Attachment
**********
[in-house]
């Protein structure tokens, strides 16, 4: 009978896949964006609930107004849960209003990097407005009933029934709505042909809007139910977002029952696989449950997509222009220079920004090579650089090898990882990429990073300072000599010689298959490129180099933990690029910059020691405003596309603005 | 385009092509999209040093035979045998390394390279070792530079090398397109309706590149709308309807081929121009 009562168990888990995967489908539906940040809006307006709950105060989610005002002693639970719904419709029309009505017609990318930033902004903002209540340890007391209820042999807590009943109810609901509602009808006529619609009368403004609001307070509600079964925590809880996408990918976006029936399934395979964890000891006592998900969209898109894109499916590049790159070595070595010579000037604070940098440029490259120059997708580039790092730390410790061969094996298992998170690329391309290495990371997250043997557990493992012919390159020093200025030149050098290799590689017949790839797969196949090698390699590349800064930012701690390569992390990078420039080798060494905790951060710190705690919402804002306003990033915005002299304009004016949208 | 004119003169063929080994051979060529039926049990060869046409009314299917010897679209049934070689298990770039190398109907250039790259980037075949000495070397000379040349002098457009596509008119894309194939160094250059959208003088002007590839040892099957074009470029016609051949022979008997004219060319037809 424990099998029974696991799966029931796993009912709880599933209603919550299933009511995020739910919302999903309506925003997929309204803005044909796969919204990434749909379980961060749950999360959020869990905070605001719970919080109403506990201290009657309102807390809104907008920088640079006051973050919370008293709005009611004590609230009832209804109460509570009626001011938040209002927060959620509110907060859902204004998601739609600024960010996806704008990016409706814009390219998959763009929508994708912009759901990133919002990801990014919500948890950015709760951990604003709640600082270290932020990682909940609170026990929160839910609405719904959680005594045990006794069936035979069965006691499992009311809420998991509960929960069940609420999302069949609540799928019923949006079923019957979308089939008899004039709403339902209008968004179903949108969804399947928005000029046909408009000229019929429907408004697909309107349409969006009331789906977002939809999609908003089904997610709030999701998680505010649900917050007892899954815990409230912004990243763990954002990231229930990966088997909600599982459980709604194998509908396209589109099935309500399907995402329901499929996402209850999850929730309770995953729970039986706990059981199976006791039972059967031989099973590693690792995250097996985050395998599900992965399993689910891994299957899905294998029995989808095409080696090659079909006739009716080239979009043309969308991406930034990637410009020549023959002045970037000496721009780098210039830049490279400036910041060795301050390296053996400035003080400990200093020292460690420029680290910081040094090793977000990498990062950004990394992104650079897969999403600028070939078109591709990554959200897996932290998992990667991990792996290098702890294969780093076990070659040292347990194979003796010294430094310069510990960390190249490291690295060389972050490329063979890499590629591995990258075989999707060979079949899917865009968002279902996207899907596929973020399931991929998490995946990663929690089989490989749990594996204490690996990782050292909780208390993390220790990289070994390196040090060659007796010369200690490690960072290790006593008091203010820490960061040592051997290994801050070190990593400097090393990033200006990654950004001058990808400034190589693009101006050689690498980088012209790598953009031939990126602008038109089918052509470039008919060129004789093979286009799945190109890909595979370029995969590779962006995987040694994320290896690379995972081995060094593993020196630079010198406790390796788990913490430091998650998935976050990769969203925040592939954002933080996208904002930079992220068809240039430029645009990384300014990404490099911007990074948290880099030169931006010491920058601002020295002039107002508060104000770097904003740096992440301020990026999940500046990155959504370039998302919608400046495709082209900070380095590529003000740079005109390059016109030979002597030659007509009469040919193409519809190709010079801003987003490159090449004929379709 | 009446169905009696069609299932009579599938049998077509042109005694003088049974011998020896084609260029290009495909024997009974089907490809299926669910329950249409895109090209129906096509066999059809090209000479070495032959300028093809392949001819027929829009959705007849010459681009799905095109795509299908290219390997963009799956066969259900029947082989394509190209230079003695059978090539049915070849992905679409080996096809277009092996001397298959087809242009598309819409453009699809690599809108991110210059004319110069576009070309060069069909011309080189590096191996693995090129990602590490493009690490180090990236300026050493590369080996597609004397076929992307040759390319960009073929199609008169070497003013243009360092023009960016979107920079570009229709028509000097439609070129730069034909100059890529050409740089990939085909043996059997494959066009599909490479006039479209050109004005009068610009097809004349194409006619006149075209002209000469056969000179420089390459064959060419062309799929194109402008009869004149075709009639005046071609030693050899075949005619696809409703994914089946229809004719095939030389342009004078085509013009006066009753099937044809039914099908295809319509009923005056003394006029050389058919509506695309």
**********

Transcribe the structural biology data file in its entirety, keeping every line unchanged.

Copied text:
[in-house]
């Protein structure tokens, strides 16, 4: 009978896949964006609930107004849960209003990097407005009933029934709505042909809007139910977002029952696989449950997509222009220079920004090579650089090898990882990429990073300072000599010689298959490129180099933990690029910059020691405003596309603005 | 385009092509999209040093035979045998390394390279070792530079090398397109309706590149709308309807081929121009 009562168990888990995967489908539906940040809006307006709950105060989610005002002693639970719904419709029309009505017609990318930033902004903002209540340890007391209820042999807590009943109810609901509602009808006529619609009368403004609001307070509600079964925590809880996408990918976006029936399934395979964890000891006592998900969209898109894109499916590049790159070595070595010579000037604070940098440029490259120059997708580039790092730390410790061969094996298992998170690329391309290495990371997250043997557990493992012919390159020093200025030149050098290799590689017949790839797969196949090698390699590349800064930012701690390569992390990078420039080798060494905790951060710190705690919402804002306003990033915005002299304009004016949208 | 004119003169063929080994051979060529039926049990060869046409009314299917010897679209049934070689298990770039190398109907250039790259980037075949000495070397000379040349002098457009596509008119894309194939160094250059959208003088002007590839040892099957074009470029016609051949022979008997004219060319037809 424990099998029974696991799966029931796993009912709880599933209603919550299933009511995020739910919302999903309506925003997929309204803005044909796969919204990434749909379980961060749950999360959020869990905070605001719970919080109403506990201290009657309102807390809104907008920088640079006051973050919370008293709005009611004590609230009832209804109460509570009626001011938040209002927060959620509110907060859902204004998601739609600024960010996806704008990016409706814009390219998959763009929508994708912009759901990133919002990801990014919500948890950015709760951990604003709640600082270290932020990682909940609170026990929160839910609405719904959680005594045990006794069936035979069965006691499992009311809420998991509960929960069940609420999302069949609540799928019923949006079923019957979308089939008899004039709403339902209008968004179903949108969804399947928005000029046909408009000229019929429907408004697909309107349409969006009331789906977002939809999609908003089904997610709030999701998680505010649900917050007892899954815990409230912004990243763990954002990231229930990966088997909600599982459980709604194998509908396209589109099935309500399907995402329901499929996402209850999850929730309770995953729970039986706990059981199976006791039972059967031989099973590693690792995250097996985050395998599900992965399993689910891994299957899905294998029995989808095409080696090659079909006739009716080239979009043309969308991406930034990637410009020549023959002045970037000496721009780098210039830049490279400036910041060795301050390296053996400035003080400990200093020292460690420029680290910081040094090793977000990498990062950004990394992104650079897969999403600028070939078109591709990554959200897996932290998992990667991990792996290098702890294969780093076990070659040292347990194979003796010294430094310069510990960390190249490291690295060389972050490329063979890499590629591995990258075989999707060979079949899917865009968002279902996207899907596929973020399931991929998490995946990663929690089989490989749990594996204490690996990782050292909780208390993390220790990289070994390196040090060659007796010369200690490690960072290790006593008091203010820490960061040592051997290994801050070190990593400097090393990033200006990654950004001058990808400034190589693009101006050689690498980088012209790598953009031939990126602008038109089918052509470039008919060129004789093979286009799945190109890909595979370029995969590779962006995987040694994320290896690379995972081995060094593993020196630079010198406790390796788990913490430091998650998935976050990769969203925040592939954002933080996208904002930079992220068809240039430029645009990384300014990404490099911007990074948290880099030169931006010491920058601002020295002039107002508060104000770097904003740096992440301020990026999940500046990155959504370039998302919608400046495709082209900070380095590529003000740079005109390059016109030979002597030659007509009469040919193409519809190709010079801003987003490159090449004929379709 | 009446169905009696069609299932009579599938049998077509042109005694003088049974011998020896084609260029290009495909024997009974089907490809299926669910329950249409895109090209129906096509066999059809090209000479070495032959300028093809392949001819027929829009959705007849010459681009799905095109795509299908290219390997963009799956066969259900029947082989394509190209230079003695059978090539049915070849992905679409080996096809277009092996001397298959087809242009598309819409453009699809690599809108991110210059004319110069576009070309060069069909011309080189590096191996693995090129990602590490493009690490180090990236300026050493590369080996597609004397076929992307040759390319960009073929199609008169070497003013243009360092023009960016979107920079570009229709028509000097439609070129730069034909100059890529050409740089990939085909043996059997494959066009599909490479006039479209050109004005009068610009097809004349194409006619006149075209002209000469056969000179420089390459064959060419062309799929194109402008009869004149075709009639005046071609030693050899075949005619696809409703994914089946229809004719095939030389342009004078085509013009006066009753099937044809039914099908295809319509009923005056003394006029050389058919509506695309």